The Global Health Security Agenda (GHSA) was launched in February 2014 to advance a world safe and secure from infectious disease threats, to bring together nations from all over the world to make new, concrete commitments, and to elevate global health security as a national leaders-level priority. The G7 endorsed the GHSA in June 2014, and Finland and Indonesia hosted commitment development meetings to spur action in May and August.

A community health worker discusses health issues


GHSA acknowledges the essential need for a multilateral and multi-sectoral approach to strengthen both the global capacity and nations' capacity to prevent, detect, and respond to infectious diseases threats whether naturally occurring, deliberate, or accidental – capacity that once established would mitigate the devastating effects of Ebola, MERS, other highly pathogenic infectious diseases, and bioterrorism events.

Through a partnership of nearly 50 nations, international organizations, and non-governmental stakeholders, GHSA is facilitating collaborative, capacity-building efforts to achieve specific and measurable targets around biological threats, while accelerating achievement of the core capacities required by the World Health Organization's (WHO's) International Health Regulations (IHR), the World Organization of Animal Health's (OIE) Performance of Veterinary Services Pathway, and other relevant global health security frameworks. This partnership is led and supported by a GHSA Steering Group composed of 10 member nations. The Chair of this Steering Group is filled by a different nation each year.

In addition to individual countries, advisory partners include the WHO, the UN Food and Agriculture Organization (FAO) and the OIE, Interpol, the Economic Community of West African States (ECOWAS), the UN Office for Disaster Risk Reduction (UNISDR), and the European Union.


Our vision is a world safe and secure from global health threats posed by infectious diseases – where we can prevent or mitigate the impact of naturally occurring outbreaks and accidental or intentional releases of dangerous pathogens, rapidly detect and transparently report outbreaks when they occur, and employ an interconnected global network that can respond effectively to limit the spread of infectious disease outbreaks in humans and animals, mitigate human suffering and the loss of human life, and reduce economic impact.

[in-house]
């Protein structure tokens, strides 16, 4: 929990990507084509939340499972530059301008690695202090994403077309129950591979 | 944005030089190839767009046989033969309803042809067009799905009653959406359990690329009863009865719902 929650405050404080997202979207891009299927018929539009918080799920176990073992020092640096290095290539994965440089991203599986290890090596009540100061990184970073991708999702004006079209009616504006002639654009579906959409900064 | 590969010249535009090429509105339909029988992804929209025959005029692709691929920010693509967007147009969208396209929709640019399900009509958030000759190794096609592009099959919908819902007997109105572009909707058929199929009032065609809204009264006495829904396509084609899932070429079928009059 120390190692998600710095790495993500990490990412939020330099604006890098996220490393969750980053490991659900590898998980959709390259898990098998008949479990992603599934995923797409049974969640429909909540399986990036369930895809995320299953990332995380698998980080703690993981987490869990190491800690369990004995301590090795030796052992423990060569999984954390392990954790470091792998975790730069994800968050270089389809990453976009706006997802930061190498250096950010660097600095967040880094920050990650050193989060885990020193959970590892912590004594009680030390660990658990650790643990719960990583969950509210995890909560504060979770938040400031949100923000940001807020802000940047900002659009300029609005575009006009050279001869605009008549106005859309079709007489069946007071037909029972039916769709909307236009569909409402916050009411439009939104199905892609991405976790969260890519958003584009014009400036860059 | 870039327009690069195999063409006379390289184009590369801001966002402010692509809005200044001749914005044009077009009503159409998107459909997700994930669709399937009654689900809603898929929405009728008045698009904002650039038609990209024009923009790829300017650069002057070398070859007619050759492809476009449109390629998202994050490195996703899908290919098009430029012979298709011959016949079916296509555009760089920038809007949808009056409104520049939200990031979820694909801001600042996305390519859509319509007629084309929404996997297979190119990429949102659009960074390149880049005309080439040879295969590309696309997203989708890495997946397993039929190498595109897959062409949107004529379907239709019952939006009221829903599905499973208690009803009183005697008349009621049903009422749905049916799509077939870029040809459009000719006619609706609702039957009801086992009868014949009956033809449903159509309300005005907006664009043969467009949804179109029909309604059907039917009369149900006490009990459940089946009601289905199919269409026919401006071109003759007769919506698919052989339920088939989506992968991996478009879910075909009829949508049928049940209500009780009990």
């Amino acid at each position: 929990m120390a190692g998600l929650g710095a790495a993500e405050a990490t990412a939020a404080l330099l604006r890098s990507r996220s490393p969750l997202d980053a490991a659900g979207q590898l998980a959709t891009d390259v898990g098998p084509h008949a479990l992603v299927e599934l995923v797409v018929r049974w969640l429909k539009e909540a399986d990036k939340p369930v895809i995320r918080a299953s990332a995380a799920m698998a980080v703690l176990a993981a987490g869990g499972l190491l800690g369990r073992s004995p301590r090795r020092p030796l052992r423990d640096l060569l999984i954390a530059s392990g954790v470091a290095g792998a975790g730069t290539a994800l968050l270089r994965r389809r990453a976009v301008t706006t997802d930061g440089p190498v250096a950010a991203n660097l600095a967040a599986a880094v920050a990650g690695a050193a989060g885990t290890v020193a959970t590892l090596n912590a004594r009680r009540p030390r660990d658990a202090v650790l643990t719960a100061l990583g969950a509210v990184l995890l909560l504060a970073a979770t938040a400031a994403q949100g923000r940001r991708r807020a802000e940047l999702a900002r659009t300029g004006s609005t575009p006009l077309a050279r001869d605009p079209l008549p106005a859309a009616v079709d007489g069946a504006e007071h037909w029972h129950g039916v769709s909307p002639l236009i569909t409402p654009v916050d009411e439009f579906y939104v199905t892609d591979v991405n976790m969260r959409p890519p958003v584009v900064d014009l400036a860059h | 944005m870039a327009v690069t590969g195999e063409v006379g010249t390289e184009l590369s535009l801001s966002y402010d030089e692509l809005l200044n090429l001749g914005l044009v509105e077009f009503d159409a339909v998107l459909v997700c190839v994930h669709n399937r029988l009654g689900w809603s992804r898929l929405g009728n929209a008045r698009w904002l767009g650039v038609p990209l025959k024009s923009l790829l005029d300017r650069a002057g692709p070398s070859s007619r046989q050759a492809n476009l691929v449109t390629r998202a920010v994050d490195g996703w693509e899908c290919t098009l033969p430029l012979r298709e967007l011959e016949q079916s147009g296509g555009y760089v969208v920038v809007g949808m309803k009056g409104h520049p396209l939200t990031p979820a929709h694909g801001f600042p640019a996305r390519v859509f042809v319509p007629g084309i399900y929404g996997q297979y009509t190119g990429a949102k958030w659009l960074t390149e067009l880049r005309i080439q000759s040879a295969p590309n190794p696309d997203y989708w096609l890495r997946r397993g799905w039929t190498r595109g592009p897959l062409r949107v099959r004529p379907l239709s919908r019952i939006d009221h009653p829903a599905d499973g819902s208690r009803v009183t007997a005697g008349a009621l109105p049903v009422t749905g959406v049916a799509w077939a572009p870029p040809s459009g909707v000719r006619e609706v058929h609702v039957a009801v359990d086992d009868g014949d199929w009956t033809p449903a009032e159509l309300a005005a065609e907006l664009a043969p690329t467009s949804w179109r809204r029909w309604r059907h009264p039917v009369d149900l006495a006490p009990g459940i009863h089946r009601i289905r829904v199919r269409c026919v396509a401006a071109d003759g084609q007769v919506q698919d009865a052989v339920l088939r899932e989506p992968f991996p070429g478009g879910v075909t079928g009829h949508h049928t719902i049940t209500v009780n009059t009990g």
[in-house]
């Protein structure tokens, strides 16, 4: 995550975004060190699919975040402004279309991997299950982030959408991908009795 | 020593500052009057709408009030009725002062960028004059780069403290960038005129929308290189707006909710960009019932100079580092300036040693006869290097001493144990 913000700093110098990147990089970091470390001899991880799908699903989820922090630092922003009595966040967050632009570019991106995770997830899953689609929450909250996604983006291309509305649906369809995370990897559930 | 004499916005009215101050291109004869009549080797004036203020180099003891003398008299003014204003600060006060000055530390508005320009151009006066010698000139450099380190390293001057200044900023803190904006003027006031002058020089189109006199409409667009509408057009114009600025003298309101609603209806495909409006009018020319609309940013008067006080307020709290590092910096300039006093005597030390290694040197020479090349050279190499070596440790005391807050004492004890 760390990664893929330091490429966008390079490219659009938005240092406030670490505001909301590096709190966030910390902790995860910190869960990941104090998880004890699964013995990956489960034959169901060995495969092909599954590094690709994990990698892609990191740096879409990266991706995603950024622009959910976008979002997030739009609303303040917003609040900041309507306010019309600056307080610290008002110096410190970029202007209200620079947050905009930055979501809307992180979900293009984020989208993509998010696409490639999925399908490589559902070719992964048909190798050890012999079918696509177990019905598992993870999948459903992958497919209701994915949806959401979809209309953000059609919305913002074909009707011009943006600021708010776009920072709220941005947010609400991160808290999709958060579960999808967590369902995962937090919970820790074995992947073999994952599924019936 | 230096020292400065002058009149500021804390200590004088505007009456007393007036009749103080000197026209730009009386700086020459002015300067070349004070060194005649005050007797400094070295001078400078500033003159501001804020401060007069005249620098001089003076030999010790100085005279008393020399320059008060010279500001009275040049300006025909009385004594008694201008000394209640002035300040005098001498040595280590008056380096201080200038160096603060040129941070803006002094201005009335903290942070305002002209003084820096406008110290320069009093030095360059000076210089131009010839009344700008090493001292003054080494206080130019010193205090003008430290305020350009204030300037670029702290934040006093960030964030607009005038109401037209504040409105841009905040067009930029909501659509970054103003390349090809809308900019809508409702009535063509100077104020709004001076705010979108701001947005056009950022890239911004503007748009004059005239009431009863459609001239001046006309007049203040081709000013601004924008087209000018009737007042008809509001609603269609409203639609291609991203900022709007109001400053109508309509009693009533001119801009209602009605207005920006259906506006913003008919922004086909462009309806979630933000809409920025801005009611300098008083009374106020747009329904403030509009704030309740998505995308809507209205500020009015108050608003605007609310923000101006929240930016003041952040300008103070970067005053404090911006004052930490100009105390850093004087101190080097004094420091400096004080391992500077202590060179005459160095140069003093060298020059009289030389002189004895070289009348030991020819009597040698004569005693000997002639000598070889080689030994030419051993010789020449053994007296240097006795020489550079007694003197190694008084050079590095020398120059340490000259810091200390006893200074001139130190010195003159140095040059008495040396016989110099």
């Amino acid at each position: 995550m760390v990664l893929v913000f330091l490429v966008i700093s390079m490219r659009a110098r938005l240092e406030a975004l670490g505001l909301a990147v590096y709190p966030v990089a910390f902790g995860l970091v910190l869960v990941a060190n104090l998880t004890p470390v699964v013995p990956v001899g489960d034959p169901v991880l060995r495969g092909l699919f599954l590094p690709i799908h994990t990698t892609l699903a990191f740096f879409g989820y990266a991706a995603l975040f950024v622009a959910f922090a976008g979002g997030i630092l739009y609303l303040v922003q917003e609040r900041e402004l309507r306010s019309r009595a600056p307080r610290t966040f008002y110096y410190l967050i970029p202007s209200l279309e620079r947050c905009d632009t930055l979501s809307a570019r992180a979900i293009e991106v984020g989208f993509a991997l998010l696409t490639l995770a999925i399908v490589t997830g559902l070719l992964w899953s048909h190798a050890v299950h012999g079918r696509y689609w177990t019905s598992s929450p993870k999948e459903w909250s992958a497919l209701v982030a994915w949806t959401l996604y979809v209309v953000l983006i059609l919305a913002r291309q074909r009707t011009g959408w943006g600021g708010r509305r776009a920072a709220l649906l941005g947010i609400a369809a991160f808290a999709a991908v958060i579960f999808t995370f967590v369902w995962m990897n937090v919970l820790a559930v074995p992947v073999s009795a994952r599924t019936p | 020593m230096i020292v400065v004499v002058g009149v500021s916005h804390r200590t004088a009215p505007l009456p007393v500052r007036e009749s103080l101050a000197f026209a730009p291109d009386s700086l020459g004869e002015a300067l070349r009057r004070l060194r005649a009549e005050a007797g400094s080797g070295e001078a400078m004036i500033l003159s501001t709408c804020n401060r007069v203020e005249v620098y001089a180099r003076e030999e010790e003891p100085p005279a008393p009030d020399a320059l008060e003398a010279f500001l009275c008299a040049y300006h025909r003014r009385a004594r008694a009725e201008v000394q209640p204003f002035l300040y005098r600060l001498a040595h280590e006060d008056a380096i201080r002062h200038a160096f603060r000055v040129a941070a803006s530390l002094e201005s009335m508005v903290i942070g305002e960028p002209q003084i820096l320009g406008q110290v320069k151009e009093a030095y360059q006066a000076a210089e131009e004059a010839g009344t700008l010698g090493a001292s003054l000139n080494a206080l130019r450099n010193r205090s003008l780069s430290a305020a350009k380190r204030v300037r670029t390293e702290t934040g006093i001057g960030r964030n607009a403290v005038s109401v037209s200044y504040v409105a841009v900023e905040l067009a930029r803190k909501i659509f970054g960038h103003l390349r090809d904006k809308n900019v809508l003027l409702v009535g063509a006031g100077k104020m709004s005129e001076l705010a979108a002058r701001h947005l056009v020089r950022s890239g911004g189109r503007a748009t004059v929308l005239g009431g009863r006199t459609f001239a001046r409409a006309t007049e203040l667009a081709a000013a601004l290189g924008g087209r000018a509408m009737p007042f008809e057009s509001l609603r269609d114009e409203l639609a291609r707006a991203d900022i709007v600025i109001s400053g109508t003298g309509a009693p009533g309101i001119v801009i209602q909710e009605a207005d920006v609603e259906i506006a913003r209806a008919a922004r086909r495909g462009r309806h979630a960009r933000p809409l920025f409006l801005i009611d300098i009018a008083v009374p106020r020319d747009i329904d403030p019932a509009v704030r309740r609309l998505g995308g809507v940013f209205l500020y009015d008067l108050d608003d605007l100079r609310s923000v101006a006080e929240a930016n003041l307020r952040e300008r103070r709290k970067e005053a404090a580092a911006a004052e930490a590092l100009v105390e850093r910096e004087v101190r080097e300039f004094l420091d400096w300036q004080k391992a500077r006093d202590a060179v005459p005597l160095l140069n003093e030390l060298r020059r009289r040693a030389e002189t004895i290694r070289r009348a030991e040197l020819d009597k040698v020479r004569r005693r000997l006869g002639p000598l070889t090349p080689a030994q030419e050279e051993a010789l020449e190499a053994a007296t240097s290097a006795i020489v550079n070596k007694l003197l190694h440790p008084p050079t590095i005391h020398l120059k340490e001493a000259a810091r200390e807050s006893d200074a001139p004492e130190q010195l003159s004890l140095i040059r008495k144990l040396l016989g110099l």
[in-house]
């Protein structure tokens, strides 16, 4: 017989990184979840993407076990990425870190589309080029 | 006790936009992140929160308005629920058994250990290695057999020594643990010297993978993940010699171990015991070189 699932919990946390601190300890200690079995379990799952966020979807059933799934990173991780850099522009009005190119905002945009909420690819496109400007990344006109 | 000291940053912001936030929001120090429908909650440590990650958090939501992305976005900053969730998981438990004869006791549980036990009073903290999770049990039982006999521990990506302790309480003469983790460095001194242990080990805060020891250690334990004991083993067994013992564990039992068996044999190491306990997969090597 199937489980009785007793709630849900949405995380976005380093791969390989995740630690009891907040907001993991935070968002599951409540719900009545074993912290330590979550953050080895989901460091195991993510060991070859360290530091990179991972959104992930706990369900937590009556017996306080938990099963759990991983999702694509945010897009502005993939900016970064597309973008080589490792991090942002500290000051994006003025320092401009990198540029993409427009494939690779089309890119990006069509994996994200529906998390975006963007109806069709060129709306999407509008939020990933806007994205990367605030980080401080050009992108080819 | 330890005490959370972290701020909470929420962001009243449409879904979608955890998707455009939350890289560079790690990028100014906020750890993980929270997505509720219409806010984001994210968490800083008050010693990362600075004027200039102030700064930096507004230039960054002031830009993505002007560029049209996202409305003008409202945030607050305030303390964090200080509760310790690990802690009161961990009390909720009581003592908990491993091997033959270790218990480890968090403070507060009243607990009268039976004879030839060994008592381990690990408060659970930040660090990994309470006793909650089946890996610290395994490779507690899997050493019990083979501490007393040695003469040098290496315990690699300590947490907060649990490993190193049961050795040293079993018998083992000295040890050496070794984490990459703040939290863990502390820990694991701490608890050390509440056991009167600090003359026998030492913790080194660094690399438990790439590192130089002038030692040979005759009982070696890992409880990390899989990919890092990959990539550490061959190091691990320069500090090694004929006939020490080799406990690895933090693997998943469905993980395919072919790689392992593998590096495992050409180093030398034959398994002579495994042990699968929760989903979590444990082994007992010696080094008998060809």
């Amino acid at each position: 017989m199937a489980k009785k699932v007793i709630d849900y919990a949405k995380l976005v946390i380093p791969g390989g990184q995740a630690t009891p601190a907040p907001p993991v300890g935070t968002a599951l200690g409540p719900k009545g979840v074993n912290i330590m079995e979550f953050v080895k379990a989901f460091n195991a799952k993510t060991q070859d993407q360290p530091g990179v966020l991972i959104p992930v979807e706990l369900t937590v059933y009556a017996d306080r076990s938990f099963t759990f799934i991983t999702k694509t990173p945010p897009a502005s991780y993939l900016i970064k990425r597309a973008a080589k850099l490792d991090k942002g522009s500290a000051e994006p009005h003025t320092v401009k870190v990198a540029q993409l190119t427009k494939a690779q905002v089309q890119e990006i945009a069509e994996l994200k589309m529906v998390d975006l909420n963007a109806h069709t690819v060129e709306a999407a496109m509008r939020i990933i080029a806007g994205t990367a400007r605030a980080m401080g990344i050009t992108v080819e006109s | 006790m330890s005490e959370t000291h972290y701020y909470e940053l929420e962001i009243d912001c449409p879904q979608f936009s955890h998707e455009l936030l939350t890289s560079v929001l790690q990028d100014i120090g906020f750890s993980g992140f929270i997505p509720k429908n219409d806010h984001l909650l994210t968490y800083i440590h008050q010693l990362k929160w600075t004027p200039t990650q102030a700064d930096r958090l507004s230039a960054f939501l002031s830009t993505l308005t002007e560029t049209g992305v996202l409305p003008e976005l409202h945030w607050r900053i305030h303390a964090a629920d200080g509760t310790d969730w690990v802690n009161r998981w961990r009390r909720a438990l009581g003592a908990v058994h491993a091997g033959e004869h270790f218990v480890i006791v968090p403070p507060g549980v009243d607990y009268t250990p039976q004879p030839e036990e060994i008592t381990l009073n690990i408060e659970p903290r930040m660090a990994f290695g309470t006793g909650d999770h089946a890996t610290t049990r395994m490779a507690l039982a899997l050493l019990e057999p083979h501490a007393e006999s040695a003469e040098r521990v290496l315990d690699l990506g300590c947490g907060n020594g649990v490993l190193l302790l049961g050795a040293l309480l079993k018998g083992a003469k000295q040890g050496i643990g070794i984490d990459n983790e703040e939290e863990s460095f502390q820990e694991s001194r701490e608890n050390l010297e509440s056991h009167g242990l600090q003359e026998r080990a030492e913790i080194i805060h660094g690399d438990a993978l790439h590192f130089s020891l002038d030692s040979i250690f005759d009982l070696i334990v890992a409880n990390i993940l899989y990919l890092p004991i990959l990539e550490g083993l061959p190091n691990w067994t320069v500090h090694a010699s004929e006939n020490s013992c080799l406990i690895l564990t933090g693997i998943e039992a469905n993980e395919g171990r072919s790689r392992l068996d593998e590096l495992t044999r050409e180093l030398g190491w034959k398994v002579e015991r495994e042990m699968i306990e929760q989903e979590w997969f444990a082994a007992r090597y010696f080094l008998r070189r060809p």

Global health security is a shared responsibility that cannot be achieved by a single actor or sector of government. Its success depends upon collaboration among the health, security, environment. and agriculture sectors. 

Country Assessments

External assessments are a vital tool to measure progress toward increased capacity, and a continued, transparent, objective assessment process is necessary to validate our collective success in GHSA implementation. The GHSA Steering Group has developed a voluntary assessment process that can independently assess the health security of each country, as well as offer assistance in determining the measures necessary for improving health security. Evaluations can be used to strengthen the countries' own efforts in the detection, prevention, and control of communicable diseases and biological threats, as well as provide a mechanism to match gaps in capacity to resources.

Review existing country assessments.